What is a community benefit society & how does it work?
In my last blog we looked at the reasons for setting up a community benefit society rather than a co-operative society, or any other legal form. And we took a closer look at the key points that influenced our community group, Oxford North Community Renewables (ONCORE) in its choice of legal entity. This month I will look in more detail at community benefit societies and how they work.
a community benefit society
Just to recap, a community benefit society is a form of industrial and provident society – a legal form with limited liability for shareholders, operating on the principle of “one shareholder, one vote” and with an individual shareholder limit of £20,000.
Community benefit societies differ from other legal forms in a number of ways. They are particularly focused on the wider community interest. The objects (or goals) set out in their governing documents must be for the benefit of the community, any growth in assets should benefit the community rather than shareholders, and interest payments to shareholders are restricted. And, if you want to raise money from your local community through a share offer, a community benefit society offering withdrawable shares will be exempt from onerous Financial Services Authority (FSA) regulation. From talking to other community energy projects, a community benefit society seems to be a typical legal form for those that want to recycle income into the wider community.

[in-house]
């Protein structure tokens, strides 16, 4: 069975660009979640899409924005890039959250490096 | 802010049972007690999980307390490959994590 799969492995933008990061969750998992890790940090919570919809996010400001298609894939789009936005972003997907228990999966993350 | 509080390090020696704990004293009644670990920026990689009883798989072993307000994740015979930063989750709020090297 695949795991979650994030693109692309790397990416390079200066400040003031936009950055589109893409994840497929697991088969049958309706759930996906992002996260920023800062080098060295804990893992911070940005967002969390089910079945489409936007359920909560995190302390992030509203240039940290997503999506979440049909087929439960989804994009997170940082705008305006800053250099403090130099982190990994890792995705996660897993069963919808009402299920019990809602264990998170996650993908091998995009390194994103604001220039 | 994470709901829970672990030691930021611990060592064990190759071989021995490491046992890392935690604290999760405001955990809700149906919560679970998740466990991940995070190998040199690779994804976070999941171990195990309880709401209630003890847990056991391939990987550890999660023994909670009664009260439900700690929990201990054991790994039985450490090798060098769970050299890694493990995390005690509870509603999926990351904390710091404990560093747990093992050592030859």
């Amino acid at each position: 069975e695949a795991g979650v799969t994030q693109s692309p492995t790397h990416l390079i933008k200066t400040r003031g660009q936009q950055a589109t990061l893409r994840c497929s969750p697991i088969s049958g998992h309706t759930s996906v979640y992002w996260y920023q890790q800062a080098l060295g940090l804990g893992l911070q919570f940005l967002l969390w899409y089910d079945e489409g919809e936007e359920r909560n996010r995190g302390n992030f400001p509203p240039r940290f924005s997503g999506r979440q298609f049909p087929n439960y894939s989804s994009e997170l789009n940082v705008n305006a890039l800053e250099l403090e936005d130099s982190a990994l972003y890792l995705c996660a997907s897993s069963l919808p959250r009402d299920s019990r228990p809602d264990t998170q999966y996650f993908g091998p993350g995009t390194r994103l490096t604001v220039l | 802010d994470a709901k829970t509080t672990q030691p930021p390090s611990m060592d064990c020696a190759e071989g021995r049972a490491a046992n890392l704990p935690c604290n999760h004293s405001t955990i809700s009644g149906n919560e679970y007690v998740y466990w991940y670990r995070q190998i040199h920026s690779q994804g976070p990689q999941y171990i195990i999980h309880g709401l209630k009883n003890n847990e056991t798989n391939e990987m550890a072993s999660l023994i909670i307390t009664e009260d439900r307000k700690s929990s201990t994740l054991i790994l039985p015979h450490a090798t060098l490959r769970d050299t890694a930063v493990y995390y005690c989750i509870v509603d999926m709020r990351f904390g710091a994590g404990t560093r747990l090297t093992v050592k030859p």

transferable vs withdrawable shares
If you have shares in normal limited companies, the idea that you might not be able to sell your shares in a community benefit society might go against the grain. Community benefit societies can issue normal transferable shares, but these do not benefit from the same FSA exemptions as withdrawable shares. Alternatively societies can issue “withdrawable” shares that are exempt from FSA regulation, but normally these shares can only be withdrawn at the discretion of directors and if there is enough cash in the society. Withdrawable shares can’t be sold on, but shareholders can apply to withdraw their shares and have their money back, and usually the directors have discretion to grant such applications.
At ONCORE we had a long discussion about whether to issue transferable shares instead of, or alongside, withdrawable shares. Some of us thought that transferable shares (or share that are both withdrawable and transferable) may be more attractive to potential shareholders.